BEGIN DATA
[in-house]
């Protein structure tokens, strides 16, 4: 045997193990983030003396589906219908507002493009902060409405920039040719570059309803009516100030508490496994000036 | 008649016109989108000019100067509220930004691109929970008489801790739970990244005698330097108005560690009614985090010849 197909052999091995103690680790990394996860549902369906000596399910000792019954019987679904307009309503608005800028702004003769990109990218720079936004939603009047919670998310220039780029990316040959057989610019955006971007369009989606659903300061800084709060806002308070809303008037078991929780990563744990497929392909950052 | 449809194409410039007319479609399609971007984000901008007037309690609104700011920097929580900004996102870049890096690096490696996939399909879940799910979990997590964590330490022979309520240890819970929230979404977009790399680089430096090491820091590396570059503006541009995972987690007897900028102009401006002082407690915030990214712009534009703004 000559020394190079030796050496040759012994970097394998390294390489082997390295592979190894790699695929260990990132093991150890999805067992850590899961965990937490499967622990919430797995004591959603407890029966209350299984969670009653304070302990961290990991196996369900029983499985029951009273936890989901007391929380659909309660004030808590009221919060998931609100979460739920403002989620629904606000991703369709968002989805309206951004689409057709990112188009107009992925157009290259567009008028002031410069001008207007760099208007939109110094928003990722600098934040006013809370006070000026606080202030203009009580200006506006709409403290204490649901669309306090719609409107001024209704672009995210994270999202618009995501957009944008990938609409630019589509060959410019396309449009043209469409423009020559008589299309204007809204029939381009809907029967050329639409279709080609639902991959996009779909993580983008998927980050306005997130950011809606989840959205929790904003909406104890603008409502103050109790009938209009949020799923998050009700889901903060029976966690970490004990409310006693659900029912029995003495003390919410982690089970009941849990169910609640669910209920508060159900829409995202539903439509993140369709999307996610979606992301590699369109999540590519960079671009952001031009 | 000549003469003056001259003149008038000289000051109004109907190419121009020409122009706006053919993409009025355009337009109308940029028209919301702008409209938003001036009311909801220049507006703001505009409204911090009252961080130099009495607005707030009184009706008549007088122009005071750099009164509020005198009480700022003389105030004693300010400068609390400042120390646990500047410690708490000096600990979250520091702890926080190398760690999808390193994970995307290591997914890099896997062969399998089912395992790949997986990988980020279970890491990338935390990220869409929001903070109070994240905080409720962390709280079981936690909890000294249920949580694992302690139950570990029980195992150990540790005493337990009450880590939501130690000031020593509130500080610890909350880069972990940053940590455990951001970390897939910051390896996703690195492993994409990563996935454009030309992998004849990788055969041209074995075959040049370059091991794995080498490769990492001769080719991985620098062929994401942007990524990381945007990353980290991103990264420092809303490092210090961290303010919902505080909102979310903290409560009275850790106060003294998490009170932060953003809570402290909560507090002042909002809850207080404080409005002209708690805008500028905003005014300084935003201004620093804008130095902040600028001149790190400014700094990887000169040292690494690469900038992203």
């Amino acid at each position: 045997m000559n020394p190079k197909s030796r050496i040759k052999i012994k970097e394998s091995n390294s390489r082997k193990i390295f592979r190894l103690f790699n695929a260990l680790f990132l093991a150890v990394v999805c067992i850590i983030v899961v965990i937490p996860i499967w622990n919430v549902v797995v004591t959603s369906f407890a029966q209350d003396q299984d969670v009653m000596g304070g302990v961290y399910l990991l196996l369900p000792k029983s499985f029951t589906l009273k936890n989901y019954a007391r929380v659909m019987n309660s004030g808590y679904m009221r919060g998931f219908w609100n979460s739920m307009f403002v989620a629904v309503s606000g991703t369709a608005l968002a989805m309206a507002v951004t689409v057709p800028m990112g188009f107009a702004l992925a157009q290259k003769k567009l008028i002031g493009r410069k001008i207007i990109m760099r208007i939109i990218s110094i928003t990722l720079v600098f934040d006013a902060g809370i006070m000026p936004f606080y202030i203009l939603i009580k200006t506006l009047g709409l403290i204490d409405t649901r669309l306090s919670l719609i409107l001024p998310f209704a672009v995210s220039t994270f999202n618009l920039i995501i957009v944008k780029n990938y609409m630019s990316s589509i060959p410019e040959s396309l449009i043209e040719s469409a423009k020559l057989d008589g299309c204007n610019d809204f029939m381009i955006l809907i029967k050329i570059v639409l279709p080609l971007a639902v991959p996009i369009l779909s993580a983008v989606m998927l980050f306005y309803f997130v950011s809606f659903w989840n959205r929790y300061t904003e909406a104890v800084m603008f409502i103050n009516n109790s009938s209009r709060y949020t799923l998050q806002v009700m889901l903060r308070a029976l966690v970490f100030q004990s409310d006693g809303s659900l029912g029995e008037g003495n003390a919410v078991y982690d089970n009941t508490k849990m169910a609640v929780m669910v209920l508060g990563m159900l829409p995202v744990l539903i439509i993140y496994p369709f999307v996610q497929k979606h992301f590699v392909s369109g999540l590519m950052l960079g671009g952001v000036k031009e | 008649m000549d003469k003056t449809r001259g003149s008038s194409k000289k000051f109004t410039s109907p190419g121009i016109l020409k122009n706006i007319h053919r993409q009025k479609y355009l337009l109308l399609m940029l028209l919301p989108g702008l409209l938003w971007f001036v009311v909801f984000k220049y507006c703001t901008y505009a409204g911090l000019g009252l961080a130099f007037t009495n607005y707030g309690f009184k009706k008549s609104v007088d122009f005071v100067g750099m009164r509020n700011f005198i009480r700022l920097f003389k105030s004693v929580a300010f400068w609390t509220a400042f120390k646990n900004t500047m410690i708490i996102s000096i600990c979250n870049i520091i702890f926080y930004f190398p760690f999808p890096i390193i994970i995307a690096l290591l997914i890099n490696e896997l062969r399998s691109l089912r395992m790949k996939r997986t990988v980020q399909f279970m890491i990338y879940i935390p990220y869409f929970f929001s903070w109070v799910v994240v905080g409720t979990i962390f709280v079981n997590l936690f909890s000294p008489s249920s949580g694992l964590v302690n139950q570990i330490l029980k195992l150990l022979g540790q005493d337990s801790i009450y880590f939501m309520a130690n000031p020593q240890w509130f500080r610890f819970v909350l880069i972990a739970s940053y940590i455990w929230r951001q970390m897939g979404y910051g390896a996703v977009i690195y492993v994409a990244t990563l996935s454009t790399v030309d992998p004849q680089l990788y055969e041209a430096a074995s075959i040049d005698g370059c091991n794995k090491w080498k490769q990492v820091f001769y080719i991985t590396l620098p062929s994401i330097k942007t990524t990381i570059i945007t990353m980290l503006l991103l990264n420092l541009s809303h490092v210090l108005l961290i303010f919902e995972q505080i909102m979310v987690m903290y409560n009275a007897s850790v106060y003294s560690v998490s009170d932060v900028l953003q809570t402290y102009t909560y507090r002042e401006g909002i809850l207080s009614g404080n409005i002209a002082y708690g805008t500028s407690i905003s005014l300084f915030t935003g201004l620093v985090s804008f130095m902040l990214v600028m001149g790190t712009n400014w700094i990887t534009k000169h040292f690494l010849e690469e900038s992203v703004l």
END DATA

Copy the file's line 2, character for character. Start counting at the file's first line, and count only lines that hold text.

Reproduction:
């Protein structure tokens, strides 16, 4: 045997193990983030003396589906219908507002493009902060409405920039040719570059309803009516100030508490496994000036 | 008649016109989108000019100067509220930004691109929970008489801790739970990244005698330097108005560690009614985090010849 197909052999091995103690680790990394996860549902369906000596399910000792019954019987679904307009309503608005800028702004003769990109990218720079936004939603009047919670998310220039780029990316040959057989610019955006971007369009989606659903300061800084709060806002308070809303008037078991929780990563744990497929392909950052 | 449809194409410039007319479609399609971007984000901008007037309690609104700011920097929580900004996102870049890096690096490696996939399909879940799910979990997590964590330490022979309520240890819970929230979404977009790399680089430096090491820091590396570059503006541009995972987690007897900028102009401006002082407690915030990214712009534009703004 000559020394190079030796050496040759012994970097394998390294390489082997390295592979190894790699695929260990990132093991150890999805067992850590899961965990937490499967622990919430797995004591959603407890029966209350299984969670009653304070302990961290990991196996369900029983499985029951009273936890989901007391929380659909309660004030808590009221919060998931609100979460739920403002989620629904606000991703369709968002989805309206951004689409057709990112188009107009992925157009290259567009008028002031410069001008207007760099208007939109110094928003990722600098934040006013809370006070000026606080202030203009009580200006506006709409403290204490649901669309306090719609409107001024209704672009995210994270999202618009995501957009944008990938609409630019589509060959410019396309449009043209469409423009020559008589299309204007809204029939381009809907029967050329639409279709080609639902991959996009779909993580983008998927980050306005997130950011809606989840959205929790904003909406104890603008409502103050109790009938209009949020799923998050009700889901903060029976966690970490004990409310006693659900029912029995003495003390919410982690089970009941849990169910609640669910209920508060159900829409995202539903439509993140369709999307996610979606992301590699369109999540590519960079671009952001031009 | 000549003469003056001259003149008038000289000051109004109907190419121009020409122009706006053919993409009025355009337009109308940029028209919301702008409209938003001036009311909801220049507006703001505009409204911090009252961080130099009495607005707030009184009706008549007088122009005071750099009164509020005198009480700022003389105030004693300010400068609390400042120390646990500047410690708490000096600990979250520091702890926080190398760690999808390193994970995307290591997914890099896997062969399998089912395992790949997986990988980020279970890491990338935390990220869409929001903070109070994240905080409720962390709280079981936690909890000294249920949580694992302690139950570990029980195992150990540790005493337990009450880590939501130690000031020593509130500080610890909350880069972990940053940590455990951001970390897939910051390896996703690195492993994409990563996935454009030309992998004849990788055969041209074995075959040049370059091991794995080498490769990492001769080719991985620098062929994401942007990524990381945007990353980290991103990264420092809303490092210090961290303010919902505080909102979310903290409560009275850790106060003294998490009170932060953003809570402290909560507090002042909002809850207080404080409005002209708690805008500028905003005014300084935003201004620093804008130095902040600028001149790190400014700094990887000169040292690494690469900038992203």